© 2011 Ray Wong
It's been more than 10 years since Jodie Foster directed a feature film. The Beaver, a serious drama about depression and mental illness, reunites Foster with her Maverick co-star and good friend Mel Gibson.
Walter (Mel Gibson) suffers from severe depression, especially since his father died and left him in charge of the family toy company. While business continues to decline, Walter is like a stranger in his own home: his wife Meredith (Jodie Foster) is struggling to stay connected to the man she once loved; his son Porter (Anton Yelchin) tries everything he can to distance himself so he won't end up like his father; and the youngest son Henry (Riley Thomas Stewart) is withdrawn and timid, feeling invisible and helpless.
Soon Meredith's had enough and they agree to separate for the health of the children. Walter has hit bottom, and he grows strangely attached to a childhood stuffed beaver toy. After a failed suicide attempt, Walter realizes he can channel all his positive personality and energy through the Beaver, leaving the negative, broken Walter alone. His odd behavior is first met with scrutiny by his family and employees, but when they see that a more cheerful, productive Walter has indeed emerged from this "alternative therapy," they go along with it. Sales are up, and Walter's eccentricity makes him one of the most talked about personalities in the country. His relationship with Henry has improved, and he and Meredith seems to rekindle their past passion.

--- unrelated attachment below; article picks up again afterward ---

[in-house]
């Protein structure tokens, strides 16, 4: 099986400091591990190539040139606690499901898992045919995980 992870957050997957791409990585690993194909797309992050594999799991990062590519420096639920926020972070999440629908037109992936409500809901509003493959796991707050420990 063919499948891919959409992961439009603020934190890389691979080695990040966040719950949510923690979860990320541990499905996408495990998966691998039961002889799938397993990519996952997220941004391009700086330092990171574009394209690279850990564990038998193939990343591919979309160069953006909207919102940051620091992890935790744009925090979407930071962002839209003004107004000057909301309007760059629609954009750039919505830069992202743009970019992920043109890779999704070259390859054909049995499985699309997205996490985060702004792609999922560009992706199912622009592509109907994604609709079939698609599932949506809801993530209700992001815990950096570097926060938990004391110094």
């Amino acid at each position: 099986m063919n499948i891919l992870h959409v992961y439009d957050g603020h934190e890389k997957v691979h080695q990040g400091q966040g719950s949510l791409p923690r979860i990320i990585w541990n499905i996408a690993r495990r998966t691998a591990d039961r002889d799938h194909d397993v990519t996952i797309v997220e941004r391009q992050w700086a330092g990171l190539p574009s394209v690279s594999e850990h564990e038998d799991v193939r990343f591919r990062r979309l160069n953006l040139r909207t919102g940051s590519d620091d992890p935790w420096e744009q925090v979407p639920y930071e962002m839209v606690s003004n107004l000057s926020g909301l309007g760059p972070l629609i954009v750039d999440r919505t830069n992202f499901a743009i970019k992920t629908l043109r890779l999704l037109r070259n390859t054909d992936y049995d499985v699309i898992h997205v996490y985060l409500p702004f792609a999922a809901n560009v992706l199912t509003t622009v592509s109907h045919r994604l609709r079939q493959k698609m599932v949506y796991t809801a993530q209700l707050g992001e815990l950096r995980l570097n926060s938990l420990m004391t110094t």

The only person who is not buying into the whole charade is Porter. He has a crush on cheerleader-valedictorian Norah (Jennifer Lawrence), who wants Porter to write her graduation speech for her. In the attempt to find out more about Norah, Porter discovers her secrets and infuriates her when he tries too hard to get close to her. His own world is crumbling before his eyes when his "side business" is discovered. Meanwhile, Meredith realizes that Walter has been lying to her, and he's no longer suffering from depression alone, but something more serious. Their trust is tested, and Meredith fears for her family's safety as Walter's mental illness worsens.
Mel Gibson (Edge of Darkness) has had his own real-life battle with depression, marital problems and alcoholism, so this role seems to be tailored for him. Despite what you think of Gibson as a person, you have to admit that he's a decent actor. With this role, he has the ability to display a wide range of emotions and character depth. His Walter is tortured, confused, conflicted, lost, crazy, elated, reborn, loving… And Gibson convinces us that this character is real, perhaps because it reflects so much of his own personal struggles.
Jodie Foster (Nim's Island) has a more supporting role as Meredith. Her performance is solid, if somewhat peripheral (except for a few key scenes with Gibson). Given Foster also directs, it's understandable that she would reduce her role in front of the camera. Instead, Anton Yelchin (Terminator Salvation) has the second lead role as Porter. The story draws parallels between father and son, and Gibson and Yelchin do an admirable job mirroring and complimenting each other in their respective roles.